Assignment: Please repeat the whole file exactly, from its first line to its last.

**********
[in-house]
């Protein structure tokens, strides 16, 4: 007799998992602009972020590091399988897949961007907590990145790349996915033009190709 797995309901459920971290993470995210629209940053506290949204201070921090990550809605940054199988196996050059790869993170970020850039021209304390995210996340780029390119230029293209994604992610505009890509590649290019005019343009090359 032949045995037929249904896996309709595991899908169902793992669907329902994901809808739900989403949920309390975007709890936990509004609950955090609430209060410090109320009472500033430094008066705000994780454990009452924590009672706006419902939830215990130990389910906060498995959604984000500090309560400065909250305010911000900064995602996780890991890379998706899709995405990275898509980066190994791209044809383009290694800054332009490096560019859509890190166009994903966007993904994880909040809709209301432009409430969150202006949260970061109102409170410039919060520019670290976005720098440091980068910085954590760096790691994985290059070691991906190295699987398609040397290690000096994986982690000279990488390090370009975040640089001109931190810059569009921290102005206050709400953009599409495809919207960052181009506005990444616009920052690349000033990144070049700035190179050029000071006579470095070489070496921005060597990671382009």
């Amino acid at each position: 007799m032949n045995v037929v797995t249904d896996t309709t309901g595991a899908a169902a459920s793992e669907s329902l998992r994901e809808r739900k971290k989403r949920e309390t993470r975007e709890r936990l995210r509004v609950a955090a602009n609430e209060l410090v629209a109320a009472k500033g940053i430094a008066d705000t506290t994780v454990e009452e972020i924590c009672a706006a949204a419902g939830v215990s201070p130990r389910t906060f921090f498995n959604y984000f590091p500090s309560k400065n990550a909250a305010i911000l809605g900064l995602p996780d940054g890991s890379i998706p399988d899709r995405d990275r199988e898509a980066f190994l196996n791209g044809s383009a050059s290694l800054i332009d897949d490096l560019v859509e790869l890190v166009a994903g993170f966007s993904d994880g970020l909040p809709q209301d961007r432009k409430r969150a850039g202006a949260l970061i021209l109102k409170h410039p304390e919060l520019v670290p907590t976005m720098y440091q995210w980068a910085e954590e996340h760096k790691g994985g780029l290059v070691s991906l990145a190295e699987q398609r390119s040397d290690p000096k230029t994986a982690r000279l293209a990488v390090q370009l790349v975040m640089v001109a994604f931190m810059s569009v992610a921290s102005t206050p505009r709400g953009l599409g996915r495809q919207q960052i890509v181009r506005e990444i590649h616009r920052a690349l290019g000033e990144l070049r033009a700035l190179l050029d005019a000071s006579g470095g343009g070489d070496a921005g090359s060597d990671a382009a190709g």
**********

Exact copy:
[in-house]
């Protein structure tokens, strides 16, 4: 007799998992602009972020590091399988897949961007907590990145790349996915033009190709 797995309901459920971290993470995210629209940053506290949204201070921090990550809605940054199988196996050059790869993170970020850039021209304390995210996340780029390119230029293209994604992610505009890509590649290019005019343009090359 032949045995037929249904896996309709595991899908169902793992669907329902994901809808739900989403949920309390975007709890936990509004609950955090609430209060410090109320009472500033430094008066705000994780454990009452924590009672706006419902939830215990130990389910906060498995959604984000500090309560400065909250305010911000900064995602996780890991890379998706899709995405990275898509980066190994791209044809383009290694800054332009490096560019859509890190166009994903966007993904994880909040809709209301432009409430969150202006949260970061109102409170410039919060520019670290976005720098440091980068910085954590760096790691994985290059070691991906190295699987398609040397290690000096994986982690000279990488390090370009975040640089001109931190810059569009921290102005206050709400953009599409495809919207960052181009506005990444616009920052690349000033990144070049700035190179050029000071006579470095070489070496921005060597990671382009």
């Amino acid at each position: 007799m032949n045995v037929v797995t249904d896996t309709t309901g595991a899908a169902a459920s793992e669907s329902l998992r994901e809808r739900k971290k989403r949920e309390t993470r975007e709890r936990l995210r509004v609950a955090a602009n609430e209060l410090v629209a109320a009472k500033g940053i430094a008066d705000t506290t994780v454990e009452e972020i924590c009672a706006a949204a419902g939830v215990s201070p130990r389910t906060f921090f498995n959604y984000f590091p500090s309560k400065n990550a909250a305010i911000l809605g900064l995602p996780d940054g890991s890379i998706p399988d899709r995405d990275r199988e898509a980066f190994l196996n791209g044809s383009a050059s290694l800054i332009d897949d490096l560019v859509e790869l890190v166009a994903g993170f966007s993904d994880g970020l909040p809709q209301d961007r432009k409430r969150a850039g202006a949260l970061i021209l109102k409170h410039p304390e919060l520019v670290p907590t976005m720098y440091q995210w980068a910085e954590e996340h760096k790691g994985g780029l290059v070691s991906l990145a190295e699987q398609r390119s040397d290690p000096k230029t994986a982690r000279l293209a990488v390090q370009l790349v975040m640089v001109a994604f931190m810059s569009v992610a921290s102005t206050p505009r709400g953009l599409g996915r495809q919207q960052i890509v181009r506005e990444i590649h616009r920052a690349l290019g000033e990144l070049r033009a700035l190179l050029d005019a000071s006579g470095g343009g070489d070496a921005g090359s060597d990671a382009a190709g």